Experts recommend “national commitment” to eliminate malaria in Comoros

It is believed that the disease cannot be eradicated unless everyone, particularly government decision-makers, takes part. Dr. Nassuri Ahmada, the advisor in charge of fighting malaria, HIV, and tuberculosis, urges “everyone to get involved and all the necessary resources to be recruited” because the diseases cannot be eradicated overnight.

On 31st May, the UN Resident Coordinator in Comoros convened representatives from WHO, UNICEF, FAO, and the media to examine the difficulties and risks related to malaria in Comoros. The experts were in charge of emphasizing the disease’s hazards, claiming that it would kill “far more people than AIDS.” Francois Batalingaya began by praising the local media’s extensive participation in “this great cause.” He then emphasized his intention to work with health actors to raise public awareness and better enlighten the public about the issue. “Regarding Ngazidja, we can assist you.

Dr. Hadjira Abdoullatif, the coordinator of the National Malaria Control Program (Pnlp) in Comoros, explained the disease, the reasons for the persistence of cases in Ngazidja, and the factors that must be changed to eradicate it. “Comoros is classified as a country in the process of eradicating malaria, which is a high goal for the government,” she says.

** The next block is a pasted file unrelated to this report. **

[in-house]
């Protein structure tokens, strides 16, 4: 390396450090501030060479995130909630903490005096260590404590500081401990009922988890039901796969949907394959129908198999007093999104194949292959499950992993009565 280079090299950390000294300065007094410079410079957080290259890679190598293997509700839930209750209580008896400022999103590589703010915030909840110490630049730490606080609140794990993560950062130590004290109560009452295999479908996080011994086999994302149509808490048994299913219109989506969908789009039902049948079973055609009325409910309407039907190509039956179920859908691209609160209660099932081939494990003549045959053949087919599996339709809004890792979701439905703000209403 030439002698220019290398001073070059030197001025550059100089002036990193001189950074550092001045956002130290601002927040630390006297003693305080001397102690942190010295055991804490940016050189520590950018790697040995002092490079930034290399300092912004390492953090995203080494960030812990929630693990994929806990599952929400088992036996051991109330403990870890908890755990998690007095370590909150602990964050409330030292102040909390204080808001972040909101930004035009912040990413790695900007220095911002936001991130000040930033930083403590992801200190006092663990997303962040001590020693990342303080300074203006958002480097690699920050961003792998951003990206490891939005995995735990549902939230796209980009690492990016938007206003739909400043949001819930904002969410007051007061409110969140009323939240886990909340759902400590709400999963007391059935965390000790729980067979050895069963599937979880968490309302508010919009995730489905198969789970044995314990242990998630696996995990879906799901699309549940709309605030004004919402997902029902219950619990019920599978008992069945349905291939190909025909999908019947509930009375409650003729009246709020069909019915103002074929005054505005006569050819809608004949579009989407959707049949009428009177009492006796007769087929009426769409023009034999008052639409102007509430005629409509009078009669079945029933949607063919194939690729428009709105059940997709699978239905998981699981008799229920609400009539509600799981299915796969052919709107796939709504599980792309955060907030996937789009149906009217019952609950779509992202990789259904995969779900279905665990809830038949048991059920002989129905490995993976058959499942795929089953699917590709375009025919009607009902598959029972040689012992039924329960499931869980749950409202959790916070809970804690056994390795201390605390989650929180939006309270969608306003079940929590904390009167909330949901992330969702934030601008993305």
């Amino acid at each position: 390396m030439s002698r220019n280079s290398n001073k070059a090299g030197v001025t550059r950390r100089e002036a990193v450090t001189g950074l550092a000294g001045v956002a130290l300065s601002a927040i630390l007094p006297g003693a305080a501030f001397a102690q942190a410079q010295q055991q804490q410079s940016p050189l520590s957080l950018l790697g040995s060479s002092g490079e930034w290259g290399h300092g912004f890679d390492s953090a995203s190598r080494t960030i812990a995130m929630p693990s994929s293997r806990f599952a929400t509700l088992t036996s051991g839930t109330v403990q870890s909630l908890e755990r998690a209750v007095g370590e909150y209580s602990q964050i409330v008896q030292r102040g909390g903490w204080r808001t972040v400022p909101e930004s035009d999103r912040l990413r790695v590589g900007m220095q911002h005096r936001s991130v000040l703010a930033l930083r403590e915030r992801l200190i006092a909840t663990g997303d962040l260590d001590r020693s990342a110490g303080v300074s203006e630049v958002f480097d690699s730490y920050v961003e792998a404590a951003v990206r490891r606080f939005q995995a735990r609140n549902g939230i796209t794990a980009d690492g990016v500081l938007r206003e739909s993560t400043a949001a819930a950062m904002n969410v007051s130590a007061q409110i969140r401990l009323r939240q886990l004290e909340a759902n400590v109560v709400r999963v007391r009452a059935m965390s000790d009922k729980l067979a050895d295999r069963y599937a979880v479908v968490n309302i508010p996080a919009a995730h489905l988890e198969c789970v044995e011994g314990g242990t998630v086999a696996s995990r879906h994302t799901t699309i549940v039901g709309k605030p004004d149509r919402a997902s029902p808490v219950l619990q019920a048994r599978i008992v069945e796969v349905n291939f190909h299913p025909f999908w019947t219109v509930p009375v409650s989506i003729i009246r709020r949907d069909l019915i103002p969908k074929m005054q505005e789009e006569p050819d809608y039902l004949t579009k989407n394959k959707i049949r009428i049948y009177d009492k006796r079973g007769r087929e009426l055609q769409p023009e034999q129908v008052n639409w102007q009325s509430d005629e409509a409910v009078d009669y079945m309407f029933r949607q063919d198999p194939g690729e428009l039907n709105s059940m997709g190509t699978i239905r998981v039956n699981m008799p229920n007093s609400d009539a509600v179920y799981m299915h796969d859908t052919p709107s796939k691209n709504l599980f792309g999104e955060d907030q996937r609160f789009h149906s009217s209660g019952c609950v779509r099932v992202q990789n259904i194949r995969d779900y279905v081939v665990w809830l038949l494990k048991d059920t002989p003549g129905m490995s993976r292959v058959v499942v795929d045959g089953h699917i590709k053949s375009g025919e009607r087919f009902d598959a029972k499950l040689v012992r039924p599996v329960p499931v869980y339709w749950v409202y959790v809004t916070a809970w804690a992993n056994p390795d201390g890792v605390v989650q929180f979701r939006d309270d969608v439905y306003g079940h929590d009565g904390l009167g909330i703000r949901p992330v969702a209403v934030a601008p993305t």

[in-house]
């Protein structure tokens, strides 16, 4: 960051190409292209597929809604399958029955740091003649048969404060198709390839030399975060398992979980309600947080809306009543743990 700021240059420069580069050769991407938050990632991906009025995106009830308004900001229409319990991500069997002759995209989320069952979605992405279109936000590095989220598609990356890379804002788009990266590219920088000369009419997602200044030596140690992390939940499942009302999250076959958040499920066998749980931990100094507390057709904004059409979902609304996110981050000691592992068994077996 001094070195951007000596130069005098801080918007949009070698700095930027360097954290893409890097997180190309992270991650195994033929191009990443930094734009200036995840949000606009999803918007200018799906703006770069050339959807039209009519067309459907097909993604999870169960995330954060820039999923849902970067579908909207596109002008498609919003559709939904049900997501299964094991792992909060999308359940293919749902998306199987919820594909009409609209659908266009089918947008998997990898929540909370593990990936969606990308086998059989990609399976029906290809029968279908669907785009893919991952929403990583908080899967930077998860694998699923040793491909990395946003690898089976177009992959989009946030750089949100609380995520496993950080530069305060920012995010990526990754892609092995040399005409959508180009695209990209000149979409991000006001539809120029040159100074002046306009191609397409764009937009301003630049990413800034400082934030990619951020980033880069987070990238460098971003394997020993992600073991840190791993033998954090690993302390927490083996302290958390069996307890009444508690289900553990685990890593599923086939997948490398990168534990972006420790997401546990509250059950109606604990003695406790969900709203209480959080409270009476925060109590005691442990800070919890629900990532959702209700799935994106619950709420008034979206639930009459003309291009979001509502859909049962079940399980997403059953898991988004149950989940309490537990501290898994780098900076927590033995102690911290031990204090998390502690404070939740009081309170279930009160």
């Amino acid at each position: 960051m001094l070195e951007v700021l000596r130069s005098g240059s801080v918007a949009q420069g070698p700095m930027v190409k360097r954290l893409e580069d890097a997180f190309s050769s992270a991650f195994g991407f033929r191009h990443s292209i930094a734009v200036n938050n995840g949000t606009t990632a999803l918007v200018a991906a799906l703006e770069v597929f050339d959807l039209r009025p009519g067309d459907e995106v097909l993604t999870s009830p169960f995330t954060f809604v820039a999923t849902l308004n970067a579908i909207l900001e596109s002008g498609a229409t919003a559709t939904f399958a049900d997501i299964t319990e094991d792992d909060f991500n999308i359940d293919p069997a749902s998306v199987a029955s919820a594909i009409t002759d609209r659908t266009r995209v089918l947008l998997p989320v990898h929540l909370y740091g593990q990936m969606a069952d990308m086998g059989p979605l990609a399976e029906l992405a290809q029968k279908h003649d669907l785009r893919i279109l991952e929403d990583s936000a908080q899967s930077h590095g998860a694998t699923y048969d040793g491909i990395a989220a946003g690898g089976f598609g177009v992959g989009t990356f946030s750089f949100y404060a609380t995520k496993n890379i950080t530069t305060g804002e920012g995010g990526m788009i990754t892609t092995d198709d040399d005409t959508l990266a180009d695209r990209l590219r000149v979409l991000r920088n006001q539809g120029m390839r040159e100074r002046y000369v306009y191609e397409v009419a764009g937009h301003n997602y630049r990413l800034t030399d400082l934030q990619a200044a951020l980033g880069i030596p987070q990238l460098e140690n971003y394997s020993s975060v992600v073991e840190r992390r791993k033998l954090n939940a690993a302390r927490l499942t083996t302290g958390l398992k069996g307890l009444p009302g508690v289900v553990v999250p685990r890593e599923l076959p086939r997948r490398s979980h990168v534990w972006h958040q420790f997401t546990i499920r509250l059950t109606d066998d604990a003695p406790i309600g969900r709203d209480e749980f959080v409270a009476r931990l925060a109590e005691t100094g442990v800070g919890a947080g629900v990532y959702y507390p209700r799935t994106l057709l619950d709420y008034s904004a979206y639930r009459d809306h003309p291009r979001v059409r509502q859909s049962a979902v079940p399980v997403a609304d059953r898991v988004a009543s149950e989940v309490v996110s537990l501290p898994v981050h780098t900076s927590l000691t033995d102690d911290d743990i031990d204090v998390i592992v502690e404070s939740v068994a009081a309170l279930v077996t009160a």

Although Ndzuani and Mwali have almost no transmission, Ngazidja has great transmission. The persistence of events in Ngazidja could be ascribed to a “lack of community commitment to preventive measures.” Refusing to use mosquito nets and discontinuing mass treatment Case monitoring is lacking throughout the community, notably at port and airport entry points.” Furthermore, “human and financial resource mobilization, community participation through awareness-raising, and mobilization of bilateral and multilateral partners” must be strengthened.

According to FAO nutritionist Wassilat Ahmed Abdallah, hunger promotes relative immunosuppression, increasing the chance of getting complicated malaria. “However,” the nutritionist continues, “the variety of foods in the diet maintains nutritional balance, and attention should be taken to diversify agricultural production so that diverse energy substrates, vitamins, and minerals are readily available.”